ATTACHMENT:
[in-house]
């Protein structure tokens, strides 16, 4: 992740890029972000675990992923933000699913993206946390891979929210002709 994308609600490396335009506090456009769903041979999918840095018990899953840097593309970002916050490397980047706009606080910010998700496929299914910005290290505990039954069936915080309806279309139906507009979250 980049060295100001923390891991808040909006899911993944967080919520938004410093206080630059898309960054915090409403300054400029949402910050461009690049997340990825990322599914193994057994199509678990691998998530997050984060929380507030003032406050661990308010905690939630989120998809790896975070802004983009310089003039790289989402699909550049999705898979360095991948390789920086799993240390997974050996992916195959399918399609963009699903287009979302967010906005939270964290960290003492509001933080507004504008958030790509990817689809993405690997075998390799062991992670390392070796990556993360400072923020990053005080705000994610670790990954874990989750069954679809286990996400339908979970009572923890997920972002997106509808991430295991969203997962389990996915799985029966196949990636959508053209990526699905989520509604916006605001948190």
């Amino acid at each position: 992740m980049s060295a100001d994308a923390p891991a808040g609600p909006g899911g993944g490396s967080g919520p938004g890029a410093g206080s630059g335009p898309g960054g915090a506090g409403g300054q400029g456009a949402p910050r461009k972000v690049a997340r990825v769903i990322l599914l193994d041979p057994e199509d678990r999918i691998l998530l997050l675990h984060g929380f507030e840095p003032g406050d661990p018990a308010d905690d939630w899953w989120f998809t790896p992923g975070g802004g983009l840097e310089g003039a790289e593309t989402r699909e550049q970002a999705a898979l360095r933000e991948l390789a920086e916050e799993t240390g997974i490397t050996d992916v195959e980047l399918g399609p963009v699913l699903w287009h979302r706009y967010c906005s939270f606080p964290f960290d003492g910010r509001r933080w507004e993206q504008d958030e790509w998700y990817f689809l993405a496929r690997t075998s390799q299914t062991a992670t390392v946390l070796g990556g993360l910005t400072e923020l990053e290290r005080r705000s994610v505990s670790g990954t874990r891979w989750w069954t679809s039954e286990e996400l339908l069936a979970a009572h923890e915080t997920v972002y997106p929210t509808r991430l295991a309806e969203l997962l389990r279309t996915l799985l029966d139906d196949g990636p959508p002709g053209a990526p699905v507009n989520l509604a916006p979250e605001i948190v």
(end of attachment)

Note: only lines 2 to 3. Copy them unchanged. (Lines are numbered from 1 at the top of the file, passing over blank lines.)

């Protein structure tokens, strides 16, 4: 992740890029972000675990992923933000699913993206946390891979929210002709 994308609600490396335009506090456009769903041979999918840095018990899953840097593309970002916050490397980047706009606080910010998700496929299914910005290290505990039954069936915080309806279309139906507009979250 980049060295100001923390891991808040909006899911993944967080919520938004410093206080630059898309960054915090409403300054400029949402910050461009690049997340990825990322599914193994057994199509678990691998998530997050984060929380507030003032406050661990308010905690939630989120998809790896975070802004983009310089003039790289989402699909550049999705898979360095991948390789920086799993240390997974050996992916195959399918399609963009699903287009979302967010906005939270964290960290003492509001933080507004504008958030790509990817689809993405690997075998390799062991992670390392070796990556993360400072923020990053005080705000994610670790990954874990989750069954679809286990996400339908979970009572923890997920972002997106509808991430295991969203997962389990996915799985029966196949990636959508053209990526699905989520509604916006605001948190």
């Amino acid at each position: 992740m980049s060295a100001d994308a923390p891991a808040g609600p909006g899911g993944g490396s967080g919520p938004g890029a410093g206080s630059g335009p898309g960054g915090a506090g409403g300054q400029g456009a949402p910050r461009k972000v690049a997340r990825v769903i990322l599914l193994d041979p057994e199509d678990r999918i691998l998530l997050l675990h984060g929380f507030e840095p003032g406050d661990p018990a308010d905690d939630w899953w989120f998809t790896p992923g975070g802004g983009l840097e310089g003039a790289e593309t989402r699909e550049q970002a999705a898979l360095r933000e991948l390789a920086e916050e799993t240390g997974i490397t050996d992916v195959e980047l399918g399609p963009v699913l699903w287009h979302r706009y967010c906005s939270f606080p964290f960290d003492g910010r509001r933080w507004e993206q504008d958030e790509w998700y990817f689809l993405a496929r690997t075998s390799q299914t062991a992670t390392v946390l070796g990556g993360l910005t400072e923020l990053e290290r005080r705000s994610v505990s670790g990954t874990r891979w989750w069954t679809s039954e286990e996400l339908l069936a979970a009572h923890e915080t997920v972002y997106p929210t509808r991430l295991a309806e969203l997962l389990r279309t996915l799985l029966d139906d196949g990636p959508p002709g053209a990526p699905v507009n989520l509604a916006p979250e605001i948190v």